However, to my ear, that pronunciation makes it one slight exaggeration away from being the acronym for the American Association of Retired Pirates.


(Perhaps it's in part from yesterday being Talk Like a Pirate Day yesterday.

No, it's just me. I know.)

Wednesday, September 09, 2015

Splitting the alphabet

Looking at TV for young children where they list the alphabet I've noticed they struggle with how to split up the lines of letters when there isn't room all on one or two. Given that 26 is not divisible by three or four or any whole number until one gets to 13 the lines end up unbalanced.

But it occurred to me that five lines would be closer to equal (with one leftover) than other possible splits. Then I had the thought that the five vowels could make for another way of separating the lines, putting each vowel at the start of one of the five lines; those letters hold a distinction so having the notice from being at the front of the lines made a certain sense.

And while working out each remaining line (with the set of consonants after each vowel) I realized that gave an unexpected sort of quasi-symmetry:


Thursday, August 13, 2015

More outdated children's shows observations: Daniel Tiger wears no pants!

On Daniel Tiger's Neighborhood the eponymous lead character is an anthropomorphic tiger living in a Mr. Rogers-inspired town with other anthropomorphic animals—Katarina Kittycat, O the Owl—and with human characters. The stories give lessons with little songs about topics like compromise and dealing with frustration. As previously noted, Our son finds it enjoyable.

One of Daniel's friends is Miss Elena, who it's shown has mixed race parents. So the show seems progressive in ways like that.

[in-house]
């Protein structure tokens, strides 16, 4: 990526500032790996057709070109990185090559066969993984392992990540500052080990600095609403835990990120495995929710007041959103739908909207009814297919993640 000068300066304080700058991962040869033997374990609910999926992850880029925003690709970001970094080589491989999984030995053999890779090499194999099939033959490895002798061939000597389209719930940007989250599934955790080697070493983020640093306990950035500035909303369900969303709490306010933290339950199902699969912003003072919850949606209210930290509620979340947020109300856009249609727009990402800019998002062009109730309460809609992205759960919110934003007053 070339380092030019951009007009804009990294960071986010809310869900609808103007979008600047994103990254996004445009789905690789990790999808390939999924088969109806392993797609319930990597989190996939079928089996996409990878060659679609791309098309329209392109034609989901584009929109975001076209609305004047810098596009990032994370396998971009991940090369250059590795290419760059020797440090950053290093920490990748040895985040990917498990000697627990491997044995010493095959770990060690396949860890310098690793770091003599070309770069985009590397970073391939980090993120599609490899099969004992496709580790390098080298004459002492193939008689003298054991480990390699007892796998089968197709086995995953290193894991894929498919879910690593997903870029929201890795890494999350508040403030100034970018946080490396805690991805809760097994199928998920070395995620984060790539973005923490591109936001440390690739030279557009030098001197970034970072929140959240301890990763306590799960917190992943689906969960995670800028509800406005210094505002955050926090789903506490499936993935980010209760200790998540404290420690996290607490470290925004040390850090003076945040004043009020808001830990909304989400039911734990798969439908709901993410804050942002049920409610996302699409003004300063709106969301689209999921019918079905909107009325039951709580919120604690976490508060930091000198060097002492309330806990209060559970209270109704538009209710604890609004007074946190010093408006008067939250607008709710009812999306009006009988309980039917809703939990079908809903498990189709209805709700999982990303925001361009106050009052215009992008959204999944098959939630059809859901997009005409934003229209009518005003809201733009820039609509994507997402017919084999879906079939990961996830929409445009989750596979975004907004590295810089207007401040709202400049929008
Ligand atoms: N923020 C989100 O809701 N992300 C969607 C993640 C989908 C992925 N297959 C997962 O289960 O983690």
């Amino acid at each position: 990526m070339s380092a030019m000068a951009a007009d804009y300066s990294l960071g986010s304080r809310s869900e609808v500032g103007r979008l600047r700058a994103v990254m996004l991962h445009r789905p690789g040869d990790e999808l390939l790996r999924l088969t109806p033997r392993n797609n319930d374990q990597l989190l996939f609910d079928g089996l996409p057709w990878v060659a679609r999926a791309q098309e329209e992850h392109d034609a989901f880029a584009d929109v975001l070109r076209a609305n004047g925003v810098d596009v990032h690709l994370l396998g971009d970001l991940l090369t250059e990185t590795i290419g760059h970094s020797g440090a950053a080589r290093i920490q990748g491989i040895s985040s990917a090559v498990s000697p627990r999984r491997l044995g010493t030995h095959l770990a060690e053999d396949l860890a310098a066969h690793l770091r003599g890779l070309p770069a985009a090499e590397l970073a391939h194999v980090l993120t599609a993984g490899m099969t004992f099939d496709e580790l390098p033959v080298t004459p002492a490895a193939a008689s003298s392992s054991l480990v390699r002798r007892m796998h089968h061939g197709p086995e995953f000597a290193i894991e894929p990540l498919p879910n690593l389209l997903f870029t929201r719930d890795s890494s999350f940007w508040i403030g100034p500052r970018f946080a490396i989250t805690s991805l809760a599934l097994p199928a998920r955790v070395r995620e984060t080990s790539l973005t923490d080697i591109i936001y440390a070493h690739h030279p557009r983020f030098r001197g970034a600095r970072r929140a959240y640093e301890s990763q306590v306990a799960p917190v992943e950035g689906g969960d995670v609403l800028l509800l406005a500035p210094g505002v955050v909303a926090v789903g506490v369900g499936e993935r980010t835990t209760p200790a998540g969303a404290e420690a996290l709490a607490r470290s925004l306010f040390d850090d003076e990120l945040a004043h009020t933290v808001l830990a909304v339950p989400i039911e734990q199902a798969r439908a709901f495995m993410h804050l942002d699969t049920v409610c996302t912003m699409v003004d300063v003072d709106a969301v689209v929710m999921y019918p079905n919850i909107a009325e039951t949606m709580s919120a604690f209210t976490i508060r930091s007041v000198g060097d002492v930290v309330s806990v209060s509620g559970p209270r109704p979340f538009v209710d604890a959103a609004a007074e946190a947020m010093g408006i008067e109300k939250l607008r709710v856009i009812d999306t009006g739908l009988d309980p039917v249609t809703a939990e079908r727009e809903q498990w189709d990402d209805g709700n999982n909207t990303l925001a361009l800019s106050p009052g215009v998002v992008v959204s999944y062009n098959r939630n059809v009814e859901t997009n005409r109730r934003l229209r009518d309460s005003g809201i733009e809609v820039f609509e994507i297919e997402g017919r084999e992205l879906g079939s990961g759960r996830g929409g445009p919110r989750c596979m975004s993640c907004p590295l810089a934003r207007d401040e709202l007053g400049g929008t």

However, there is something that I notice that seems less congruous with that sort of theme. Now, I concede analysis of a show with such a clear distance from verisimilitude is utterly futile, but if nothing else we live in the era of utterly futile analysis so here goes:

Sunday, July 12, 2015

Music soothes the fussy toddler (thanks, Doc McStuffins)

We don't let our son watch a lot of TV (to appease the Parenting-Industrial Complex I must note that) but we have put on some shows for short periods when we need to keep him occupied (like when we're getting ready to go to work in the morning). We have recorded some episodes of Daniel Tiger's Neighborhood, Yo Gabba Gabba, and Doc McStuffins to be able to play when necessary.

What he particularly likes are the songs. Sure, all kids like music but he really responds to it. He started dancing almost as soon as he could stand up. At daycare when they have the "music man" come in on Fridays he's always the most excited of all the children.

Wednesday, June 24, 2015


On the walk to the station one evening I found myself briefly behind a young woman proceeding at a slower pace and her head pointed toward something in her hand. Oh great, I thought, another smart phone shuffler, not looking where she's going and enrapt in whatever email or text cannot wait.

However, when the opportunity to get around her presented itself and I stepped up beside her I discovered her hands held not a phone but an actual book.

The quaint nature of her old school distraction made my slight delay while stuck behind her somewhat less annoying for no reason other than it being unexpected.

I guess there's something to be said for novelty in one's inconsiderate behavior.